previous next

Enter CALLIDAMATES, at a distance, drunk, and DELPHIUIM, followed by a SERVANT.

CALLIDAMATES
to his SERVANT . I want you to come for me1 in good time to the house of Philolaches; listen you; well then! those are your orders. Exit SERVANT. For from the place where I was, thence did I betake myself off;> so confoundedly tired was I there. with the entertainment and the discourse. Now I'll go to Philolaches to have a bout there he'll receive us with jovial feelings and handsomely. Do I seem to you to be fairly drenched, my bubsy?

DELPHIUM
You ought always to live pursuing this course of life.

CALLIDAMATES
Should you like, then, for me to hug you, and you me?

DELPHIUM
If you've a mind to do so, of course.

CALLIDAMATES
You are a charming one. He stumbles. Do hold me up, there's a dear.

DELPHIUM
holding him by the arm . Take care you don't fall. Stand up.

CALLIDAMATES
O! you are the apple of my eye. I'm your fosterling, my honey. He stumbles.

DELPHIUM
still holding him up . Only do take care that you don't recline in the street, before we get to a place where a couch is ready laid.

CALLIDAMATES
Do let me fall.

DELPHIUM
Well, I'll let you. Lets go.

CALLIDAMATES
dragging her as he falls . But that as well which I've got hold of in my hand.

DELPHIUM
If you fall, you shan't fall without me falling with you. Then some one shall pick us both up as we lie Aside. The man's quite drenched.

CALLIDAMATES
overhearing . Do you say that I am drenched, my bubsy?

DELPHIUM
Give me your hand; I really do not want * * you hurt.

CALLIDAMATES
giving his hand . There now, take it.

DELPHIUM
Come, move on with me.

CALLIDAMATES
Where am I going, do you know?

DELPHIUM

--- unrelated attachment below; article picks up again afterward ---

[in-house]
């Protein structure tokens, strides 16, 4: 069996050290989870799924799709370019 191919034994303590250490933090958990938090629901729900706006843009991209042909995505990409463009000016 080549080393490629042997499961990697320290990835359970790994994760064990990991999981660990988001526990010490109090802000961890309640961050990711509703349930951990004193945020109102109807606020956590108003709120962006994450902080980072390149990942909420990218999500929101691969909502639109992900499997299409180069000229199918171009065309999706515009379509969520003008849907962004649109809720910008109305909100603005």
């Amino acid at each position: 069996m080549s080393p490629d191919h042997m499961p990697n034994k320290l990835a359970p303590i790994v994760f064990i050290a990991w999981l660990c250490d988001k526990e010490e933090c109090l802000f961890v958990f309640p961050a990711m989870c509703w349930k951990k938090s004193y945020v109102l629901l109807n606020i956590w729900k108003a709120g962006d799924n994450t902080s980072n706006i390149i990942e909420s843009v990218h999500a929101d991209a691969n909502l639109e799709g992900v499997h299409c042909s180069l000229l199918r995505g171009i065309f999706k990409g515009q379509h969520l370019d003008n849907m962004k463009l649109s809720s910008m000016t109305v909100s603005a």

I know.

CALLIDAMATES
It has just come into my head: why, of course I'm going home for a booze.

DELPHIUM
Why yes, really now I do remember that.

PHILOLACHES
Won't you let me go to find them, my life? Of all persons I wish well to him especially. I'll return just now. Goes forward towards the door.

PHILEMATIUM
That "just now" is a long time to me.

CALLIDAMATES
going to the door and knocking . Is there any person here?

PHILOLACHES
'Tis he.

CALLIDAMATES
turning round . Bravo! Philolaches, good day to you, most friendly to me of all men.

PHILOLACHES
May the Gods bless you. Pointing to a couch. Take your place, Callidamates. He takes his place. Whence are you betaking yourself?

CALLIDAMATES
Whence a drunken man does.

PHILOLACHES
Well said. But, my Delphium, do take your place, there's a dear. She takes her place on a couch.

CALLIDAMATES
Give her something to drink. I shall go to sleep directly. Nods and goes to sleep.

PHILOLACHES
He doesn't do anything wonderful or strange. What shall I do with him then, my dear?

DELPHIUM
Let him alone just as he is.

PHILOLACHES
Come, you boy. Meanwhile, speedily pass the goblet round, beginning with Delphium.

1 You to come for me: Though none of the Editions say so, it is not improbable that this is said to Phaniscus, who, in the sequel, comes to fetch Callidamates home. The duties of the "adversitor" have been alluded to in a previous Note.

Creative Commons License
This work is licensed under a Creative Commons Attribution-ShareAlike 3.0 United States License.

An XML version of this text is available for download, with the additional restriction that you offer Perseus any modifications you make. Perseus provides credit for all accepted changes, storing new additions in a versioning system.

load focus Latin (F. Leo, 1895)
hide Places (automatically extracted)

View a map of the most frequently mentioned places in this document.

Visualize the most frequently mentioned Pleiades ancient places in this text.

Download Pleiades ancient places geospacial dataset for this text.

hide References (30 total)
hide Display Preferences
Greek Display:
Arabic Display:
View by Default:
Browse Bar: